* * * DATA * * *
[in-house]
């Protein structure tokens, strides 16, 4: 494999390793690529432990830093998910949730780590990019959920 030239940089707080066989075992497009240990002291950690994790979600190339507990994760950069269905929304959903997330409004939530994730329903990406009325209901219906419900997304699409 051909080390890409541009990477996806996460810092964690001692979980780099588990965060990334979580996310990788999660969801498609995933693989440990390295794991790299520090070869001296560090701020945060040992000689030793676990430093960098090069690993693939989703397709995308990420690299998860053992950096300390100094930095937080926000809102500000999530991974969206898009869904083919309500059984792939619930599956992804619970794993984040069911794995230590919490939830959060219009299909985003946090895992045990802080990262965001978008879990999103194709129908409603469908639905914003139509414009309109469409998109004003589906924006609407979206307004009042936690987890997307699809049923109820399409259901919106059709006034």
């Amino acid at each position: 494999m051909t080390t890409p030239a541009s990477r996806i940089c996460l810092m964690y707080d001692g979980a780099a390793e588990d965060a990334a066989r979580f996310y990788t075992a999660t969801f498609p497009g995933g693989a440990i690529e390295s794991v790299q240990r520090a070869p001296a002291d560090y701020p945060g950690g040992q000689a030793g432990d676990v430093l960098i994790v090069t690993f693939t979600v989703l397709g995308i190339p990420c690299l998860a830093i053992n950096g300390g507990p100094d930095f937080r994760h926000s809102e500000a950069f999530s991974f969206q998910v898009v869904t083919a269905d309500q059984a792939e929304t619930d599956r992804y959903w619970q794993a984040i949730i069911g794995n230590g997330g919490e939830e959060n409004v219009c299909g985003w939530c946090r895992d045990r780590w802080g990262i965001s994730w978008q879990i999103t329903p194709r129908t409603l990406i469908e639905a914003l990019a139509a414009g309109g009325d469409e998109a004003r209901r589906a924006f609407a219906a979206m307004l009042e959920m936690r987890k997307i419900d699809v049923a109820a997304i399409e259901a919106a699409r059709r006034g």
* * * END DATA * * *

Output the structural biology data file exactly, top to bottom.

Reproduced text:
[in-house]
């Protein structure tokens, strides 16, 4: 494999390793690529432990830093998910949730780590990019959920 030239940089707080066989075992497009240990002291950690994790979600190339507990994760950069269905929304959903997330409004939530994730329903990406009325209901219906419900997304699409 051909080390890409541009990477996806996460810092964690001692979980780099588990965060990334979580996310990788999660969801498609995933693989440990390295794991790299520090070869001296560090701020945060040992000689030793676990430093960098090069690993693939989703397709995308990420690299998860053992950096300390100094930095937080926000809102500000999530991974969206898009869904083919309500059984792939619930599956992804619970794993984040069911794995230590919490939830959060219009299909985003946090895992045990802080990262965001978008879990999103194709129908409603469908639905914003139509414009309109469409998109004003589906924006609407979206307004009042936690987890997307699809049923109820399409259901919106059709006034």
């Amino acid at each position: 494999m051909t080390t890409p030239a541009s990477r996806i940089c996460l810092m964690y707080d001692g979980a780099a390793e588990d965060a990334a066989r979580f996310y990788t075992a999660t969801f498609p497009g995933g693989a440990i690529e390295s794991v790299q240990r520090a070869p001296a002291d560090y701020p945060g950690g040992q000689a030793g432990d676990v430093l960098i994790v090069t690993f693939t979600v989703l397709g995308i190339p990420c690299l998860a830093i053992n950096g300390g507990p100094d930095f937080r994760h926000s809102e500000a950069f999530s991974f969206q998910v898009v869904t083919a269905d309500q059984a792939e929304t619930d599956r992804y959903w619970q794993a984040i949730i069911g794995n230590g997330g919490e939830e959060n409004v219009c299909g985003w939530c946090r895992d045990r780590w802080g990262i965001s994730w978008q879990i999103t329903p194709r129908t409603l990406i469908e639905a914003l990019a139509a414009g309109g009325d469409e998109a004003r209901r589906a924006f609407a219906a979206m307004l009042e959920m936690r987890k997307i419900d699809v049923a109820a997304i399409e259901a919106a699409r059709r006034g």